Thursday, November 10, 2011

GOP Presidential Primary Debate - Moderated by CNBC

Last night, in Rochester, Michigan, CNBC and the Michigan Republican Party hosted the first of four debates for November 2011, between the GOP Presidential candidates.  Attending the debate were Rick Santorum, Michelle Bachmann, Newt Gingrich, Mitt Romney, Herman Cain, Rick Perry, Ron Paul, and Jon Huntsman.  Moderating the debate for CNBC were Maria Bartiromo and CNBC's Senior Washington DC correspondent John Harwood (who recently tried to associate Rick Perry with the 'birther' movement) with Jim Cramer, Steve Liesman (called on Ace of Spades the dumbest person not working for MSNBC), Rick Santelli, and Sharon Epperson - all supposed to question the candidates on issues related to economics.

This is the first of four debates this month for the GOP Presidential primary candidates - the last rush of debates until the primary process kicks off the first week of January.

Most memorable from this debate was the incredible gaffe committed by Texas Governor Rick Perry.  While attempting to define which Executive Branch departments that he would cut in his effort to slash government spending, the Governor named the Department of Commerce and Department of Education before freezing and being unable to name the third Department he would cut.  He struggled for almost a full minute before finally saying, "Commerce and, let's see," he continued. "I can't. The third one, I can't. Sorry. Oops."
Mitt Romney attempted to help Perry by suggesting the EPA, which Perry grasped like a drowning man would a life preserver, but when immediately questioned about including the EPA, returned to trying to name that third Department.  About 15 minutes later, Perry did name the third Department, the Department of Energy.  The irony of this is that Energy policy is supposed to be the Texas Governor's 'sweet spot' when it comes to the economy.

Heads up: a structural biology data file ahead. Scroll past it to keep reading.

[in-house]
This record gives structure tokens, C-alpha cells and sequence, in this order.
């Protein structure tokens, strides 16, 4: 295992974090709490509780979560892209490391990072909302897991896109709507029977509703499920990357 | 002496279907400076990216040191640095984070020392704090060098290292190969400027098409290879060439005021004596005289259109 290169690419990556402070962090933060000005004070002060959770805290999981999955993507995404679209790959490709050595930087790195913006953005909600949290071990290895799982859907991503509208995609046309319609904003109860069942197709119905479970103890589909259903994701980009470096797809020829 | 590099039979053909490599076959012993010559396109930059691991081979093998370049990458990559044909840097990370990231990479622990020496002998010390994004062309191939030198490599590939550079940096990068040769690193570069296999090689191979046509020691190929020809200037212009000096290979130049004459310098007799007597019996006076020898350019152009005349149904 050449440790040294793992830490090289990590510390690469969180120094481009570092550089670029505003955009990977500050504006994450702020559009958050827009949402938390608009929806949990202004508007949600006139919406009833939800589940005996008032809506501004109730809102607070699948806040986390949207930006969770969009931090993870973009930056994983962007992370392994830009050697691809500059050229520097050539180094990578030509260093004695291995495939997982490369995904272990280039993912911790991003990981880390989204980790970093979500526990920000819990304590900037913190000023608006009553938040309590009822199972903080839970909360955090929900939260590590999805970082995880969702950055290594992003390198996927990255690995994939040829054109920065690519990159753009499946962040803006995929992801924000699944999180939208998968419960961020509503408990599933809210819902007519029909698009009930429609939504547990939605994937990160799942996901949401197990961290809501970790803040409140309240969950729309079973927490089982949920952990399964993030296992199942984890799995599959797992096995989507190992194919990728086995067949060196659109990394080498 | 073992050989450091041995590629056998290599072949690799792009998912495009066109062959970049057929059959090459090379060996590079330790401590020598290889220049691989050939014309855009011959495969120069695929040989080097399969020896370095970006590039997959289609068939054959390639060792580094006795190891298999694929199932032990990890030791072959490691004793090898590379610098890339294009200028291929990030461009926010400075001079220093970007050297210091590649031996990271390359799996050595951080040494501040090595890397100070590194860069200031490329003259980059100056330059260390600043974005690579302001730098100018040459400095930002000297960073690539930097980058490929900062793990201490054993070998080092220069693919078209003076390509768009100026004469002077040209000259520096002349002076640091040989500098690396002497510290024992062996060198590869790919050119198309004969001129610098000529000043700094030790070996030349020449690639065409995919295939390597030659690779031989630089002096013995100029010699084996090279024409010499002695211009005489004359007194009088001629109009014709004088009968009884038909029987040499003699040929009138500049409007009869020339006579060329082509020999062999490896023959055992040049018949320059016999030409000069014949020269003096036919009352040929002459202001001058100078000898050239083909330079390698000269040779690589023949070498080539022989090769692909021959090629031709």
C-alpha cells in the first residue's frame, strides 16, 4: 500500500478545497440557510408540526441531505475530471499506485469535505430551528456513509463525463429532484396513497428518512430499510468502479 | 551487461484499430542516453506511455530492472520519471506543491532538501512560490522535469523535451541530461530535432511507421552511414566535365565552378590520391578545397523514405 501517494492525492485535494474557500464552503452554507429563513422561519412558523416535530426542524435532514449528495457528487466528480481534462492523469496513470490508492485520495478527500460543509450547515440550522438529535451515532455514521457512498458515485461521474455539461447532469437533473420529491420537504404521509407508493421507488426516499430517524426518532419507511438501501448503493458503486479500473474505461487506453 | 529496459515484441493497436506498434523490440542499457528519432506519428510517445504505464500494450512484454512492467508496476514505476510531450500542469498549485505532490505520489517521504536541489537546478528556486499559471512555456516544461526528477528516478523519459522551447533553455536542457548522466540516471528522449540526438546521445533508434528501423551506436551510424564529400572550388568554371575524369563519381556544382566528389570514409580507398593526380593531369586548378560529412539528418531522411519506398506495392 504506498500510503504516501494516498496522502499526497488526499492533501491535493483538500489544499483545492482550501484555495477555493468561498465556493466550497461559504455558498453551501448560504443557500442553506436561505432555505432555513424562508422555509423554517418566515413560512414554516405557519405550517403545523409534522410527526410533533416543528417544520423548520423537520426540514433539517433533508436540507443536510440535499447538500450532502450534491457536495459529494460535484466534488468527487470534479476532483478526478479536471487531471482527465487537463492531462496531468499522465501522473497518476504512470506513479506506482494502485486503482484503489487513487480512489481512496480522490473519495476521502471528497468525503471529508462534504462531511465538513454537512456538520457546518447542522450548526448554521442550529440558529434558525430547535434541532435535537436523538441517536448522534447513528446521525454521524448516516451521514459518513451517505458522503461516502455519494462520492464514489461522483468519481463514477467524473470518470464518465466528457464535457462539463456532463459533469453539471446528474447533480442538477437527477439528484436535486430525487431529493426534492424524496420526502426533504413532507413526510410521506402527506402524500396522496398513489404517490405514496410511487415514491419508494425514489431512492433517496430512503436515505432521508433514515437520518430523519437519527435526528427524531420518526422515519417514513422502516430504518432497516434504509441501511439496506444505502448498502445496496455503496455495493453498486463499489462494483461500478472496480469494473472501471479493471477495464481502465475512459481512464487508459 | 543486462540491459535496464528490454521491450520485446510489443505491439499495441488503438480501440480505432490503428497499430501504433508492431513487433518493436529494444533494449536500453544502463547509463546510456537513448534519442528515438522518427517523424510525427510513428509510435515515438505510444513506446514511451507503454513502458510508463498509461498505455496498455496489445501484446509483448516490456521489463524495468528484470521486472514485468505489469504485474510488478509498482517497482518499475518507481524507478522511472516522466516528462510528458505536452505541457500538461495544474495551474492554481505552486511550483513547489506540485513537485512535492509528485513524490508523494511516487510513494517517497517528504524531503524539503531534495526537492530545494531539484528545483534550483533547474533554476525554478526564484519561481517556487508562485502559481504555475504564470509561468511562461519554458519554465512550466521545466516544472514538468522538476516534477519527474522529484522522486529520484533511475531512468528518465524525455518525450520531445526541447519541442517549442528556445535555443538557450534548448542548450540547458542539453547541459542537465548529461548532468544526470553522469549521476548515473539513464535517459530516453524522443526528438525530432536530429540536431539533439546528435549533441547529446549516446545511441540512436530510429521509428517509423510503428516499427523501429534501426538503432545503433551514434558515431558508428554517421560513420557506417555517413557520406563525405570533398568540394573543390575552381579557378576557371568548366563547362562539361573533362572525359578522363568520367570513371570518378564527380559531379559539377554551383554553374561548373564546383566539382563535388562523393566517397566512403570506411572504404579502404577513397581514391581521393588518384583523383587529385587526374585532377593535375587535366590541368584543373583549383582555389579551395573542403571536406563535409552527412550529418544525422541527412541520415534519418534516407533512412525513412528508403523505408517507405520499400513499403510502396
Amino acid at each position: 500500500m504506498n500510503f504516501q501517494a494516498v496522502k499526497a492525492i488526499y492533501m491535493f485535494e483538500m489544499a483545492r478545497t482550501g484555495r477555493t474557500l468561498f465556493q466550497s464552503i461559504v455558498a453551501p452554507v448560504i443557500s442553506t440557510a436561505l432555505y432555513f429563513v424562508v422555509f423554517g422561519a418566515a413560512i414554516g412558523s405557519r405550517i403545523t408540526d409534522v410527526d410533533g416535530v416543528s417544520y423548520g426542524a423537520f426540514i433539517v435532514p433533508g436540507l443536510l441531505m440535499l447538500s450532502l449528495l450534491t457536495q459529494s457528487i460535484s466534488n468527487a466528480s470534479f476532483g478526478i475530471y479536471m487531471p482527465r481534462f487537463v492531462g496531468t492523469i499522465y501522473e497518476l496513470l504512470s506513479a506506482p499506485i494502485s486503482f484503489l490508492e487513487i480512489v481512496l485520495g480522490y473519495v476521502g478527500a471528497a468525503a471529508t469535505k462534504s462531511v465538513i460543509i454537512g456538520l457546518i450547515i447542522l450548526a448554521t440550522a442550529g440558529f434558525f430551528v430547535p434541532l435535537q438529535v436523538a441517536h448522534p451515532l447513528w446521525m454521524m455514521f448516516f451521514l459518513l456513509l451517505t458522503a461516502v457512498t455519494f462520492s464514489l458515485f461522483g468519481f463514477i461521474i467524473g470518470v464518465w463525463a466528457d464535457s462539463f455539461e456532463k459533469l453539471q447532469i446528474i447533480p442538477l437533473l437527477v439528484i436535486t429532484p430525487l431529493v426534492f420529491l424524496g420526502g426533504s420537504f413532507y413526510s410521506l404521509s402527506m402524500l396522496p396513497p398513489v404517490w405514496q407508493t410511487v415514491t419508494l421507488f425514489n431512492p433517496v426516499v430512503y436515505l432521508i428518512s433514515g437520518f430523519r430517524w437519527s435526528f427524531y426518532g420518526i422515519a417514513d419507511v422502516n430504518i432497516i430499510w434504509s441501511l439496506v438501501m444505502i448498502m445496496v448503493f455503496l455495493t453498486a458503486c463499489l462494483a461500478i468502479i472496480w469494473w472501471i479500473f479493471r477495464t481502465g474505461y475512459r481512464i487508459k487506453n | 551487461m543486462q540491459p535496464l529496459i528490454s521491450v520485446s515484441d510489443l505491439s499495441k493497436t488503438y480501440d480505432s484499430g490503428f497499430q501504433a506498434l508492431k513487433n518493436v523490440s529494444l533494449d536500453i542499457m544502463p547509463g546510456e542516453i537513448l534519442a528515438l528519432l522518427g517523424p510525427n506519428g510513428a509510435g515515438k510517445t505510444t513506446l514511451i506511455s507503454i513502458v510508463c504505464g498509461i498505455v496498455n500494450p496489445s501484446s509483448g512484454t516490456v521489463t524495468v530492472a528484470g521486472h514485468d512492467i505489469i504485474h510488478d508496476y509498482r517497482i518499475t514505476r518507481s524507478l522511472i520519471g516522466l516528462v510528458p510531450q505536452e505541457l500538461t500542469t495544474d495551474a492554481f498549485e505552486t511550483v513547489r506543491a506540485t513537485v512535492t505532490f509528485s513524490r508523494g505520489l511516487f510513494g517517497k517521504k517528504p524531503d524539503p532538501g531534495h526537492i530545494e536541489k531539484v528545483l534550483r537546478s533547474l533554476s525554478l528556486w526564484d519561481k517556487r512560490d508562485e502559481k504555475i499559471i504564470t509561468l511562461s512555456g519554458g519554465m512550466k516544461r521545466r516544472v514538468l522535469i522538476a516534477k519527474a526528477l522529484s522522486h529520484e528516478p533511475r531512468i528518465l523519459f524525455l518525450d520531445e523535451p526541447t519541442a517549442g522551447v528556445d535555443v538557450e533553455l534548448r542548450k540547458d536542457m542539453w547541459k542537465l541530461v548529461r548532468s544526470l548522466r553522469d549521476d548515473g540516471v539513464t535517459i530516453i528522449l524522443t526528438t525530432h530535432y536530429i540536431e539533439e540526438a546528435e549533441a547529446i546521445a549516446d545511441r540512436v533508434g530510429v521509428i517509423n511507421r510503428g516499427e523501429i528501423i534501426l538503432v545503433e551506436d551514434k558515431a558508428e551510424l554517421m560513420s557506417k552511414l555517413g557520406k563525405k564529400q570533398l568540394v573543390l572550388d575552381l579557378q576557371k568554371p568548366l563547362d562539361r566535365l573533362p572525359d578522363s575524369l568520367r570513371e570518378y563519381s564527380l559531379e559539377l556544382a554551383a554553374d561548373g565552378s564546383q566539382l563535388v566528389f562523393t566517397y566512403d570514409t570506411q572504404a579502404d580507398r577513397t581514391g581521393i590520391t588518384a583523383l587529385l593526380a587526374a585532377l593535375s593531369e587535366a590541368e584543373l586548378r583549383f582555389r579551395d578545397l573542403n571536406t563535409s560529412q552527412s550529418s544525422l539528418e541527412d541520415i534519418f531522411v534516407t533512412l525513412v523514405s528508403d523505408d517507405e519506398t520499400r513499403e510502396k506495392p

University of Virginia Political Scientist Larry Sabato highlighted the devastating impact of Perry's brain freeze gaffe in a tweet that said, "To my memory, Perry's forgetfulness is the most devastating moment of any modern primary debate."

Appearing on Fox News this morning, Perry admitted that he 'stepped in it' but insisted that it was not a fatal mistake and that he would be continuing in the race. 

The other close to memorable moment occurred about 20 minutes into the debate when CNBC's Maria Bartiromo asked Herman Cain a question regarding the accusations against him for sexual harassment which dominated the political news cycles for the last 10 days.  The crowd immediately and loudly booed the question, which Cain answered very well.  Compounding the inappropriate question, Mitt Romney was then asked if he would, as a businessman, hire a candidate who had those accusations laid on him.  This generated additional boos from the audience.  Mitt Romney asked what this had to do with the debate topic of economics and requested that the debate return to the primary topic generating cheers from the audience.